“You may tell a tale that takes up residence in someone’s soul, becomes their blood and self and purpose. That tale will move them and drive them and who knows that they might do because of it, because of your words.” ― Erin Morgenstern, The Night Circus
What good are stories – what good is storytelling – in the face of a cruel and unforgiving world? In the face of perilous and frightful circumstances? This is the central question in Nora Twomey’s marvelous The Breadwinner.
Twomey previously co-directed the equally marvelous The Secret of Kells with Tomm Moore who went on to make 2014’s Song of the Sea. At this point it might not be farfetched to compare Twomey and Moore’s output with the production studio Cartoon Saloon to the work of Studio Ghibli. In fact, The Breadwinner has some similarities to Studio Ghibli’s Grave of the Fireflies, both centering around children in the midst of war.
Set in Afghanistan in 2001 while the country was under Taliban control, The Breadwinner is the story of a young girl, Parvana (Saara Chaudry), whose father tells her stories out of his love for her about their people’s history to both soothe her anxiety and give her a sense of the scale and span of history. It was James Baldwin who said, “You think your pain and your heartbreak are unprecedented in the history of the world, but then you read.” Parvana’s father, in his own way, tells these stories to his daughter to give her perspective, and that is a valuable and rare gift in such a setting as they live in. Indeed, when her father is arrested and taken to prison by a young Afghan – now a member of the Taliban—who had once been his student, it is this gift that allows young Parvana to face the challenges of continuing to give others hope through storytelling and take material care of her mother, older sister and baby brother.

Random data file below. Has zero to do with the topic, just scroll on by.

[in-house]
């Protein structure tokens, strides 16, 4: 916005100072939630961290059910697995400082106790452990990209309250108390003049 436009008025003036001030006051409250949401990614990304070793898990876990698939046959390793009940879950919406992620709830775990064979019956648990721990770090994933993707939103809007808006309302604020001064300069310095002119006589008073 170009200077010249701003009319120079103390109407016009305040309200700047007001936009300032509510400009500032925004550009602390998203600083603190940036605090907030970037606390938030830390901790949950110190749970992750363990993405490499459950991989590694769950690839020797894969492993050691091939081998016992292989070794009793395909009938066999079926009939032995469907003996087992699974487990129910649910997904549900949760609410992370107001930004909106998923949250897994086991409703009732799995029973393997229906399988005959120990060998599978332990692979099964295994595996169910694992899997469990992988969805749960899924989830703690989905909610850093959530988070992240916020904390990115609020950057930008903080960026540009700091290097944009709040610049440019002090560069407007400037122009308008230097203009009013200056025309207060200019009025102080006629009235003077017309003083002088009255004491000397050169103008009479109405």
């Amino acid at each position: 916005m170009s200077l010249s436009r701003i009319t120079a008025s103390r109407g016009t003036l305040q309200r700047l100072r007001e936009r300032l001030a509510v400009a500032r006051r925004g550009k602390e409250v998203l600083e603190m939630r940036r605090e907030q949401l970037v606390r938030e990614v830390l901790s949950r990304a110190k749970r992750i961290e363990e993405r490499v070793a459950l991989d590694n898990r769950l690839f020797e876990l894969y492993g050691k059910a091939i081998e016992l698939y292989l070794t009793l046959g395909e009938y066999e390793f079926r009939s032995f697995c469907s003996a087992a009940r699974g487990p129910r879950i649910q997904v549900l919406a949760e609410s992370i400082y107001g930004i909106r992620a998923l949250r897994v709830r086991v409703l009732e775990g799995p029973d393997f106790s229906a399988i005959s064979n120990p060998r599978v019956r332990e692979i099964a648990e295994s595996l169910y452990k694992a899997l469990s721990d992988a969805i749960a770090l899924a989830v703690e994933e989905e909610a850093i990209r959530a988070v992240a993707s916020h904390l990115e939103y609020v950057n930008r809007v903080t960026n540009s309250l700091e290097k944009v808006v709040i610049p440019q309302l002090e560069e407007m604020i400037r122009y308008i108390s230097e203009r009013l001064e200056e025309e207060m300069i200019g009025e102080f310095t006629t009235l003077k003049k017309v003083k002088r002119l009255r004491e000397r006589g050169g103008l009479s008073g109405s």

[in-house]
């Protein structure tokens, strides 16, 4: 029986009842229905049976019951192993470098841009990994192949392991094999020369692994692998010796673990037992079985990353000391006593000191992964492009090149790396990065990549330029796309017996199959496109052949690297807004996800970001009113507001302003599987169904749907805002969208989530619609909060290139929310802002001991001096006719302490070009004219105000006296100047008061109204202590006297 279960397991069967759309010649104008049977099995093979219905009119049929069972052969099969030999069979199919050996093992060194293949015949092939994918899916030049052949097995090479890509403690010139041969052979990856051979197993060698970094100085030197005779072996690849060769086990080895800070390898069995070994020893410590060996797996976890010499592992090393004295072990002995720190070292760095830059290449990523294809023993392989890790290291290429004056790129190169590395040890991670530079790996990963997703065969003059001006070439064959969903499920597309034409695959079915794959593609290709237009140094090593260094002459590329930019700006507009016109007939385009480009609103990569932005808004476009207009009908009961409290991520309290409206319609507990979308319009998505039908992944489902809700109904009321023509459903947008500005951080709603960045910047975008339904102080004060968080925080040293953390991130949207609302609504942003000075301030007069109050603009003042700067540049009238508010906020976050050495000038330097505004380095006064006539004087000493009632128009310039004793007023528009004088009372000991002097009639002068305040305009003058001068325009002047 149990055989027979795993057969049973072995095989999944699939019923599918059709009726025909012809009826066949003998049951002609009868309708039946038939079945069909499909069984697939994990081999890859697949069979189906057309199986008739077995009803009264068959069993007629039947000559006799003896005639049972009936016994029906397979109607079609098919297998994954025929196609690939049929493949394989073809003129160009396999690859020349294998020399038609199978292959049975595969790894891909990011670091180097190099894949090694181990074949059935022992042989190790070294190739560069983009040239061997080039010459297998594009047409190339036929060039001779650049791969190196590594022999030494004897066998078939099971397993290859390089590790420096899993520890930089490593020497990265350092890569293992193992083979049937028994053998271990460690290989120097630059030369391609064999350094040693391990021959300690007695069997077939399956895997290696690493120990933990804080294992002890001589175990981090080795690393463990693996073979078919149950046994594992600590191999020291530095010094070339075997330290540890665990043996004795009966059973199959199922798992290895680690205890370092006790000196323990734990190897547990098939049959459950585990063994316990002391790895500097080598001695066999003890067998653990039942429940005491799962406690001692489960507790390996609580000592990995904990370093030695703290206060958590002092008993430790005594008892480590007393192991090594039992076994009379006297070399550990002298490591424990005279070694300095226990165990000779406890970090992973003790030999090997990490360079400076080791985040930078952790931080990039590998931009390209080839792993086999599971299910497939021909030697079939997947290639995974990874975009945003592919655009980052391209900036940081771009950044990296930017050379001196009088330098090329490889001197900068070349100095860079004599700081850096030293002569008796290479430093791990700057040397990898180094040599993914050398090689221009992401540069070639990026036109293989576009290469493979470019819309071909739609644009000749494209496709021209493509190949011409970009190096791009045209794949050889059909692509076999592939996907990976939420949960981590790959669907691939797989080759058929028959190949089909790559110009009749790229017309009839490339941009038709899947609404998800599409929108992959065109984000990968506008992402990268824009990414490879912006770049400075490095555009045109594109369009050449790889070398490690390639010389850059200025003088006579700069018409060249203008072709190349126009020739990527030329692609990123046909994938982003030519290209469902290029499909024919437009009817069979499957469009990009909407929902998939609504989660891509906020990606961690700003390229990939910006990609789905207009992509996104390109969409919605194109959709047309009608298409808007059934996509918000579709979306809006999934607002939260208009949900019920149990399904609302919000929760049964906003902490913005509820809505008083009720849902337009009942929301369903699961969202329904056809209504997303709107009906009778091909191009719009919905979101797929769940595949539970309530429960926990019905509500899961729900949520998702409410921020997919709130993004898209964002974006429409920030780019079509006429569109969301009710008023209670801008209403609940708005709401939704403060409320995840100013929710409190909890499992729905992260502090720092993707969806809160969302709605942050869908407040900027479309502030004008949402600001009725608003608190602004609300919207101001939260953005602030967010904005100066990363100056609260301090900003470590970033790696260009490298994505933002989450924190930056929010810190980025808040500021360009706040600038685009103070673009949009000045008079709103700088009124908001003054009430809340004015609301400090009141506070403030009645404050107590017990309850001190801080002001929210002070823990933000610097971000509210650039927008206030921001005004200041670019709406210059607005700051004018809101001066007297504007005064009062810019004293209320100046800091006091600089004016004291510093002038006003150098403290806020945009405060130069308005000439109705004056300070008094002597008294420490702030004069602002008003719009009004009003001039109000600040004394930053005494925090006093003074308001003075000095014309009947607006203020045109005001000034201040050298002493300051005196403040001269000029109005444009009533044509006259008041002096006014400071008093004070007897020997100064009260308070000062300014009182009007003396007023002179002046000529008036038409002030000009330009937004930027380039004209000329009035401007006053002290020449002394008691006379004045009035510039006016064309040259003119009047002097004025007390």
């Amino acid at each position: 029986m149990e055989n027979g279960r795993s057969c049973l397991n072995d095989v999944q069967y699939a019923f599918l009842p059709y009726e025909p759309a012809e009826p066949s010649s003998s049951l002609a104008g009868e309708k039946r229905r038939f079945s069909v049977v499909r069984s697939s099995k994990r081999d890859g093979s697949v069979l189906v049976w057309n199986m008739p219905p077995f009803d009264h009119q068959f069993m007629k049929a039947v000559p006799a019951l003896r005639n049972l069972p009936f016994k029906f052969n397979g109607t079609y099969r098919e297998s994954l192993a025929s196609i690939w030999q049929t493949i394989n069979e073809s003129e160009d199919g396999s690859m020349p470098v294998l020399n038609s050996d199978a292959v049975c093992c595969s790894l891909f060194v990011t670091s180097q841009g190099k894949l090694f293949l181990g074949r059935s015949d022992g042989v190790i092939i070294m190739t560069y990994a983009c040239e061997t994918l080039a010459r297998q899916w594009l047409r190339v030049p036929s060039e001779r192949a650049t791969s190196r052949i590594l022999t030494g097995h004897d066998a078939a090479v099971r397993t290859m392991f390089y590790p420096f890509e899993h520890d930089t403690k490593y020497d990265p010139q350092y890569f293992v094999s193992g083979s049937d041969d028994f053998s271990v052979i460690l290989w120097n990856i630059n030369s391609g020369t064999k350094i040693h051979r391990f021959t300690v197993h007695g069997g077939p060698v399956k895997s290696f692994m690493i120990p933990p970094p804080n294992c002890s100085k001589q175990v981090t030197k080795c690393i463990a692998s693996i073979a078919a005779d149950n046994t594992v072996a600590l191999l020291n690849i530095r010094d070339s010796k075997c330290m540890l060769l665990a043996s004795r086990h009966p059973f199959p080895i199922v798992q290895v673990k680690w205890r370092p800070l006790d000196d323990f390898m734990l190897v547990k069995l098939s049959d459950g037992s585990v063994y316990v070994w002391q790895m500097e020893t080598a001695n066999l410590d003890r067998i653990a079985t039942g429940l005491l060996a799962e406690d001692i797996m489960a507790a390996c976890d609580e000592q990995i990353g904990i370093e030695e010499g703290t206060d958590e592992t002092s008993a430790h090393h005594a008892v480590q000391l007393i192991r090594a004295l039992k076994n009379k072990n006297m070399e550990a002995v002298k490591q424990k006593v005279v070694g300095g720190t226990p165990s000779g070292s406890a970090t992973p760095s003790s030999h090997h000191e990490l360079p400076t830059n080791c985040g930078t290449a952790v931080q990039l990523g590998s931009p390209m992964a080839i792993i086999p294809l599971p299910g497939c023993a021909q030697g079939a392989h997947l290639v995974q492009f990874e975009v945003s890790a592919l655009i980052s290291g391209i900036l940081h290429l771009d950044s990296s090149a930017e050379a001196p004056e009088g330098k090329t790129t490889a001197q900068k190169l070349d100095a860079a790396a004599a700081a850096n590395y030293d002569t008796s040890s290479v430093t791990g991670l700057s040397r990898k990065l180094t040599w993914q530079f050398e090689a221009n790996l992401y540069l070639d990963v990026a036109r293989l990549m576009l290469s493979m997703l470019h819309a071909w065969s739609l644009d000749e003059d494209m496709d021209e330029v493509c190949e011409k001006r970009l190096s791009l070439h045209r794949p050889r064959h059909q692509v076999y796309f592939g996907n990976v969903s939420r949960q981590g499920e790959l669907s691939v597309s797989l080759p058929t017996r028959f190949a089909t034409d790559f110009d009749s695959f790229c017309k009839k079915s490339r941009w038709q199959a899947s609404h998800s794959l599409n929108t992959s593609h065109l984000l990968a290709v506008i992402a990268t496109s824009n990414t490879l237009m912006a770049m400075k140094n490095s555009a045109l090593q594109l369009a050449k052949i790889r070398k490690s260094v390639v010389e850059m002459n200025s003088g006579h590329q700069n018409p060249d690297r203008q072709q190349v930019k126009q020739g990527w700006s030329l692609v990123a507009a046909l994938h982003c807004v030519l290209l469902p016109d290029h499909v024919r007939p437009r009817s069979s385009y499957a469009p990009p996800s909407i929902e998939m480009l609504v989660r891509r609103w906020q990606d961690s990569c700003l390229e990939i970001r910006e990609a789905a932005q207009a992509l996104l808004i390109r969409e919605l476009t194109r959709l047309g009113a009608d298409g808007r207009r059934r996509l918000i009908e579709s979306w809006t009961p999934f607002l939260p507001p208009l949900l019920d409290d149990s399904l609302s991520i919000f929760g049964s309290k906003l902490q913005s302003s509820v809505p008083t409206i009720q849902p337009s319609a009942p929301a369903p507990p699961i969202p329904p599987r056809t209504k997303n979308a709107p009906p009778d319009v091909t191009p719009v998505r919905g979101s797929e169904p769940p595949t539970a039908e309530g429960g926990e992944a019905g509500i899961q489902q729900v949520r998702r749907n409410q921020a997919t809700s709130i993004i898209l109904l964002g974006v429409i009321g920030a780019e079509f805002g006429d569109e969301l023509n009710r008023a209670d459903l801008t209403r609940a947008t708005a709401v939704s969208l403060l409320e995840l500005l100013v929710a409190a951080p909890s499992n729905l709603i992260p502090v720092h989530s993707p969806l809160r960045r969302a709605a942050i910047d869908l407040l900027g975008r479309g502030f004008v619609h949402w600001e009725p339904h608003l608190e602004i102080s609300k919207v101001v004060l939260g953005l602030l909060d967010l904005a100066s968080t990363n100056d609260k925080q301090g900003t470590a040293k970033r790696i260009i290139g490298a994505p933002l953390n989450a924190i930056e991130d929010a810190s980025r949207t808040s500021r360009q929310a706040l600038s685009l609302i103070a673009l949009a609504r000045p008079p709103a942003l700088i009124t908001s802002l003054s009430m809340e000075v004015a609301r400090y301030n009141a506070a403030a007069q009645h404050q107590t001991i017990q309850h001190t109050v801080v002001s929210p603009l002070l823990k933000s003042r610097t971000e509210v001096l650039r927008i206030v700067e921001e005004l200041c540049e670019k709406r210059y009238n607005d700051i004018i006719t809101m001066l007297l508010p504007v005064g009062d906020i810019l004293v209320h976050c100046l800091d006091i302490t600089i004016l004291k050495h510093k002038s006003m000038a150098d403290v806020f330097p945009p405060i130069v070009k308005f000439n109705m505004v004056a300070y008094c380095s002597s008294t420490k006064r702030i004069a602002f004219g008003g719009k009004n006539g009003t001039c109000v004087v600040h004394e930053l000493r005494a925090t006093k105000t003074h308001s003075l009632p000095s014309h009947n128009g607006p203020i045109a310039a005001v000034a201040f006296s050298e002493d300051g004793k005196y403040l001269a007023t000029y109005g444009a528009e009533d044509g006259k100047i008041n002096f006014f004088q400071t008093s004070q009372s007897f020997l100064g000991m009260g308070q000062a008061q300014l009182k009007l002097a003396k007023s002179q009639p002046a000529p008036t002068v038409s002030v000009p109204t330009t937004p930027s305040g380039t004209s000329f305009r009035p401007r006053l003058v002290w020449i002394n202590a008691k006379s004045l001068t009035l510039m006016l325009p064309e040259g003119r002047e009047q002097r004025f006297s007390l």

Only able to go out in public covered from head-to-toe, Parvana’s mother (Laara Sadiq) is still beaten with a stick when she attempts to visit her husband in prison for not being accompanied by a man (her husand, obviously an impossibility, or her brother). And so it falls to Parvana to fetch water, sell goods at the marketplace, and gather food for her family. Even as a child, these are daunting tasks because of her gender. So with the help of her sister (Shaista Latif), Parvana cuts her hair and disguises herself as a young boy.
It is still difficult to make enough money to provide for her family disguised as a young boy, but Parvana persists and even takes on the mantle of storyteller, soothing her baby brother and bringing hope to her family and those who might listen. One who listens is Shauzia (Soma Chhaya), another girl she had known from school who has similarly disguised herself as a boy to be able to navigate the Afghan capital city of Kabul in public. The two form a deep bond, and while Shauzia takes a cynical, rationalist approach to the life they live, she is nonetheless inspired by Parvana’s stories and unwavering commitment to not accept the way things are (Parvana can do this because she has participated in storytelling – in listening to and creating stories, stories that speak of hope, change, and even history).